J. R. Swab's Blog

How To Bind Any Unicode To Keys In Linux

Categories: Technology
Tags: linux unicode esperanto

Now that I am typing in Esperanto to others online I needed a fast way to type the characters not found in Engish. This would have been trivial if I was using a typical desktop environment like Gnome, Plasma, or KDE; but I use i3wm, and after much searching, I found this approach.

Modifying this file is prone to errors so make sure you pick the right keys to assign the new values. If you edit a key and run the command below that now becomes the new key. Upon messing up you will have to hunt down the letter online, copy, paste, and re-run the command to get the standard functionality back.

That happened to me twice last night...

This also enables these characters to appear in the terminal which is pretty cool if you ask me.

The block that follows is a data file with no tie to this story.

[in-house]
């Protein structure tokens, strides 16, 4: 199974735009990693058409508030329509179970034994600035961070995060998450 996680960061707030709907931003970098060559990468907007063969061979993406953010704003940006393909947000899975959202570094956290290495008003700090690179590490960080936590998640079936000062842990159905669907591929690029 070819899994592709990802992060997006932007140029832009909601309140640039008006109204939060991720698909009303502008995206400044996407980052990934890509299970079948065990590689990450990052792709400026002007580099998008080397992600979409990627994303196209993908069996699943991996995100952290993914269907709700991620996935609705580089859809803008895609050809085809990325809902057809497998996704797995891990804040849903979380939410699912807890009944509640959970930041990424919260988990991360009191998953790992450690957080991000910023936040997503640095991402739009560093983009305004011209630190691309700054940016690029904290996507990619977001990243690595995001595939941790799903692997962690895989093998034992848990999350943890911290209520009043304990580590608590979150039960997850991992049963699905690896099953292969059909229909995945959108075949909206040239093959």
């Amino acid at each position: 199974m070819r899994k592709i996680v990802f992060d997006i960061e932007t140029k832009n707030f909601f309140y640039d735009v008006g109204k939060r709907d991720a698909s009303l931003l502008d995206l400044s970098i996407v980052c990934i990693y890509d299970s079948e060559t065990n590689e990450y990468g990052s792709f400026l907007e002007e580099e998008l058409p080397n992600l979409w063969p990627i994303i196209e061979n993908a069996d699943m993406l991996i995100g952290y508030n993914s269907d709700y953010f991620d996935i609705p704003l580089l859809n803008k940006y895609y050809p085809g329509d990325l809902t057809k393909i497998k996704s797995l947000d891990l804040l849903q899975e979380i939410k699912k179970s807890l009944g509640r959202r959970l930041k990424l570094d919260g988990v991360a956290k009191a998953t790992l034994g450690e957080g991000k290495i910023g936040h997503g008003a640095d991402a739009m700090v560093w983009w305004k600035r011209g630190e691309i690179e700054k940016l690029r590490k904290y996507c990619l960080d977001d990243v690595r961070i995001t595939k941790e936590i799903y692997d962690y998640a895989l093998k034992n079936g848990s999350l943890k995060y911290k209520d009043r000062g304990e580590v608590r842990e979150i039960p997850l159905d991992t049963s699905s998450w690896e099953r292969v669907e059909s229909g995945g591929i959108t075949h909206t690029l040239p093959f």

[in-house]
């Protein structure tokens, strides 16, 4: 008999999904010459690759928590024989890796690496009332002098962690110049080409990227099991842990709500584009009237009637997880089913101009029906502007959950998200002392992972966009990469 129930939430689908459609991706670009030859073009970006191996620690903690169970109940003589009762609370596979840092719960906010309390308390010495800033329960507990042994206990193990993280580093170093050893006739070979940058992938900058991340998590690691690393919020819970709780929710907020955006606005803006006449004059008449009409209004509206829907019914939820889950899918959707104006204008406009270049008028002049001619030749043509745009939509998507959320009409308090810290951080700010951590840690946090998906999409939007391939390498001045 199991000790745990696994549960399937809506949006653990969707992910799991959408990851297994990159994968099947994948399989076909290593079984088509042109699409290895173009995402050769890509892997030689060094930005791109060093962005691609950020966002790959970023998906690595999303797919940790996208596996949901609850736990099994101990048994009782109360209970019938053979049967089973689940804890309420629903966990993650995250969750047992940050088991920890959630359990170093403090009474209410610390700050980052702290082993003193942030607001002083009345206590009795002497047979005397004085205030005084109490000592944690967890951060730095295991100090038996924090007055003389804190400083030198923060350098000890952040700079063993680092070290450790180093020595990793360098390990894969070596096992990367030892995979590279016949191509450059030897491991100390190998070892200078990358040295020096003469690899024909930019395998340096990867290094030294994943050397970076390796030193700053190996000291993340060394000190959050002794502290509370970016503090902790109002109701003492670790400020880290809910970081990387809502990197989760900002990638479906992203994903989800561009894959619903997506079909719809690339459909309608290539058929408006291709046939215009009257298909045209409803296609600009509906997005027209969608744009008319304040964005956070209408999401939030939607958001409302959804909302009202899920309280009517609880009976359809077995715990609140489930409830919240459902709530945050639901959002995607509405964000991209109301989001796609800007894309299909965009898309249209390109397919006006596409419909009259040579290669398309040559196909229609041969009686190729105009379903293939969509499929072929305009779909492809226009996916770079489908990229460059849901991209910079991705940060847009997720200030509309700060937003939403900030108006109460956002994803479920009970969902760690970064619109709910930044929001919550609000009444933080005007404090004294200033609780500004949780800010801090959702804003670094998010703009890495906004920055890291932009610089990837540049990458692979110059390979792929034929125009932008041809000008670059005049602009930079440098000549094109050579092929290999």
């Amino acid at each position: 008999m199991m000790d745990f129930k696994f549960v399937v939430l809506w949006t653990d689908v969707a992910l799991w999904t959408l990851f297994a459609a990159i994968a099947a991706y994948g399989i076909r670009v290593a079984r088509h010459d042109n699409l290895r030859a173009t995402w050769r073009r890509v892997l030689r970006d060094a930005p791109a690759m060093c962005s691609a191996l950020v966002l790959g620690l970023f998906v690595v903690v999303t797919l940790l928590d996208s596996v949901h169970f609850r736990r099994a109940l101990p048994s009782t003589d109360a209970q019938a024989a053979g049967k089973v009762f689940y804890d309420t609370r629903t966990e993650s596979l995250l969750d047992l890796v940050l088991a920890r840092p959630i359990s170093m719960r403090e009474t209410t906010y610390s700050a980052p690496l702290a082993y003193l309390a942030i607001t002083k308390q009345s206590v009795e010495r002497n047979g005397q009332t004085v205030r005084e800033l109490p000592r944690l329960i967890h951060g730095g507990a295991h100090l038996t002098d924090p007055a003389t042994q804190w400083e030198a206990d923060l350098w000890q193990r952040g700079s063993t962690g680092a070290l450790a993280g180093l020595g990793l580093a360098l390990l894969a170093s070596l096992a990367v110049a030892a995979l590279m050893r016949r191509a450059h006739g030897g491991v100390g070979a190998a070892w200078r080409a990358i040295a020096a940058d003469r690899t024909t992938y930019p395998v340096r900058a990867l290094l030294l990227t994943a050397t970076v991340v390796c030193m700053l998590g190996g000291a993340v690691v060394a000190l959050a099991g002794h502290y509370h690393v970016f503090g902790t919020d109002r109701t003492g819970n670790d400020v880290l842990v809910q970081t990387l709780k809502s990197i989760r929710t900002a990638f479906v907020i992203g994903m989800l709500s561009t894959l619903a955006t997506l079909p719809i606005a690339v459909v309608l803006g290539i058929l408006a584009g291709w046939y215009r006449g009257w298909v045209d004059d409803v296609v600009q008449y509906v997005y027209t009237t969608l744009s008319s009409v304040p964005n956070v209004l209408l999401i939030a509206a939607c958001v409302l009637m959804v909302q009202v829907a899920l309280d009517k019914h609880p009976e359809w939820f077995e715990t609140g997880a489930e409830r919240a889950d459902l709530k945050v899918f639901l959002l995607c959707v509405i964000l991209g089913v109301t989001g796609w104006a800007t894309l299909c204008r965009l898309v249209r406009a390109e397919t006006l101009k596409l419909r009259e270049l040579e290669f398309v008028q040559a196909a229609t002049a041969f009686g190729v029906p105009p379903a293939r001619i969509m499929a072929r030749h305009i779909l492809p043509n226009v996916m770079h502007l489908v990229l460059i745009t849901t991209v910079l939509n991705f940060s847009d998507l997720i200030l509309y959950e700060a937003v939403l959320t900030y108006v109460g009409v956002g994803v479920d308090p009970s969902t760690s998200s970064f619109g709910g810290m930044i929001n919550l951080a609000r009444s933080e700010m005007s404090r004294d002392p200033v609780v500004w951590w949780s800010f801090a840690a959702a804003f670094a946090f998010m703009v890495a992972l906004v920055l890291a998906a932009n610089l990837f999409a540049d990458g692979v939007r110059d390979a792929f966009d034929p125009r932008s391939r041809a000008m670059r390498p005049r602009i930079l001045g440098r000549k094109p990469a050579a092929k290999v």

Edit: .xmodmaprc

Keycode 64 is the left alt key for my keyboard. Find keycodes your keycodes at /usr/include/X11/keysymdef.h

.xmodmaprc Syntax Order:

keycode <number> = key shifted_key mode_switch_key shifted_mode_switch_key

.xmodmaprc Example

The below keycodes are for the Programmer's Dvorak layout as my system assigned them and will be different on other keyboard layouts!

Do Not Copy & Paste This Into Your .xmodmaprc File! Use /usr/include/X11/keysymdef.h to find the keys for your specific keyboard layout as seen by your Linux distribution.

keycode 64 = Mode_switch keycode 31 = c C U0109 U0108 keycode 30 = g G U011D U011C keycode 44 = h H U0125 U0124 keycode 54 = j J U0135 U0134 keycode 47 = s S U015D U015C keycode 41 = u U U016D U016C

After creating this file and running the command below; I can now type left alt + c and get ĉ or left alt + shift + c to get Ĉ. This works in every program that I have tried so far including Firefox, Suckless' Simple Terminal, and the desktop Riot application.

To apply changes:

xmodmap ~/.xmodmaprc


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